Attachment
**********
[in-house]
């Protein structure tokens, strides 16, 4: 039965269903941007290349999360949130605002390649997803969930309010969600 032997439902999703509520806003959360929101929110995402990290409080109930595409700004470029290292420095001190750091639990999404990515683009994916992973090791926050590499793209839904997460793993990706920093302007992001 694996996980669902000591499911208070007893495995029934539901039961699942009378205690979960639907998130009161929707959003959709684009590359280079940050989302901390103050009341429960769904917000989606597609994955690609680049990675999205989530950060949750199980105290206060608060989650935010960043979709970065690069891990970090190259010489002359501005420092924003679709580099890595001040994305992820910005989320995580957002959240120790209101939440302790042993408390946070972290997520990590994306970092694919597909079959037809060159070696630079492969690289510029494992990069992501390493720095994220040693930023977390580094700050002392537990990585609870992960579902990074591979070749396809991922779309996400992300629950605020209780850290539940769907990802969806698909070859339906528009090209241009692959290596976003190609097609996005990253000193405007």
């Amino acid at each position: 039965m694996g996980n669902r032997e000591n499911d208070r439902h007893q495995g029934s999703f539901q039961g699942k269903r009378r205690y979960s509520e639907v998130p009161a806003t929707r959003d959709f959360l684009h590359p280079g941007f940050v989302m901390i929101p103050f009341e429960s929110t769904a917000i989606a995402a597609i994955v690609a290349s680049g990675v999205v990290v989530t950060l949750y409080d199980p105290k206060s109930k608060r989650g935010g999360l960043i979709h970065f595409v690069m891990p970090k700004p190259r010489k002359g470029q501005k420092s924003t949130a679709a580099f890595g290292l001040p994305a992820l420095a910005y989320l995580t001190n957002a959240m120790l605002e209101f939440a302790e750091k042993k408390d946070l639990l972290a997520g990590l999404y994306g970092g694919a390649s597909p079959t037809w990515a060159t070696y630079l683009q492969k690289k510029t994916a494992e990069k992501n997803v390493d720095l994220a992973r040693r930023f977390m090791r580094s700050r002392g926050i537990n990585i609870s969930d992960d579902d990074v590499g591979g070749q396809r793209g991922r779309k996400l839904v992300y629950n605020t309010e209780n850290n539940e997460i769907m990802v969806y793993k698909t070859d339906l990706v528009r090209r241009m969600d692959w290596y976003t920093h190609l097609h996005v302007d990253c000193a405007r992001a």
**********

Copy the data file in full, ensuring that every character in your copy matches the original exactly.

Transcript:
[in-house]
């Protein structure tokens, strides 16, 4: 039965269903941007290349999360949130605002390649997803969930309010969600 032997439902999703509520806003959360929101929110995402990290409080109930595409700004470029290292420095001190750091639990999404990515683009994916992973090791926050590499793209839904997460793993990706920093302007992001 694996996980669902000591499911208070007893495995029934539901039961699942009378205690979960639907998130009161929707959003959709684009590359280079940050989302901390103050009341429960769904917000989606597609994955690609680049990675999205989530950060949750199980105290206060608060989650935010960043979709970065690069891990970090190259010489002359501005420092924003679709580099890595001040994305992820910005989320995580957002959240120790209101939440302790042993408390946070972290997520990590994306970092694919597909079959037809060159070696630079492969690289510029494992990069992501390493720095994220040693930023977390580094700050002392537990990585609870992960579902990074591979070749396809991922779309996400992300629950605020209780850290539940769907990802969806698909070859339906528009090209241009692959290596976003190609097609996005990253000193405007």
């Amino acid at each position: 039965m694996g996980n669902r032997e000591n499911d208070r439902h007893q495995g029934s999703f539901q039961g699942k269903r009378r205690y979960s509520e639907v998130p009161a806003t929707r959003d959709f959360l684009h590359p280079g941007f940050v989302m901390i929101p103050f009341e429960s929110t769904a917000i989606a995402a597609i994955v690609a290349s680049g990675v999205v990290v989530t950060l949750y409080d199980p105290k206060s109930k608060r989650g935010g999360l960043i979709h970065f595409v690069m891990p970090k700004p190259r010489k002359g470029q501005k420092s924003t949130a679709a580099f890595g290292l001040p994305a992820l420095a910005y989320l995580t001190n957002a959240m120790l605002e209101f939440a302790e750091k042993k408390d946070l639990l972290a997520g990590l999404y994306g970092g694919a390649s597909p079959t037809w990515a060159t070696y630079l683009q492969k690289k510029t994916a494992e990069k992501n997803v390493d720095l994220a992973r040693r930023f977390m090791r580094s700050r002392g926050i537990n990585i609870s969930d992960d579902d990074v590499g591979g070749q396809r793209g991922r779309k996400l839904v992300y629950n605020t309010e209780n850290n539940e997460i769907m990802v969806y793993k698909t070859d339906l990706v528009r090209r241009m969600d692959w290596y976003t920093h190609l097609h996005v302007d990253c000193a405007r992001a």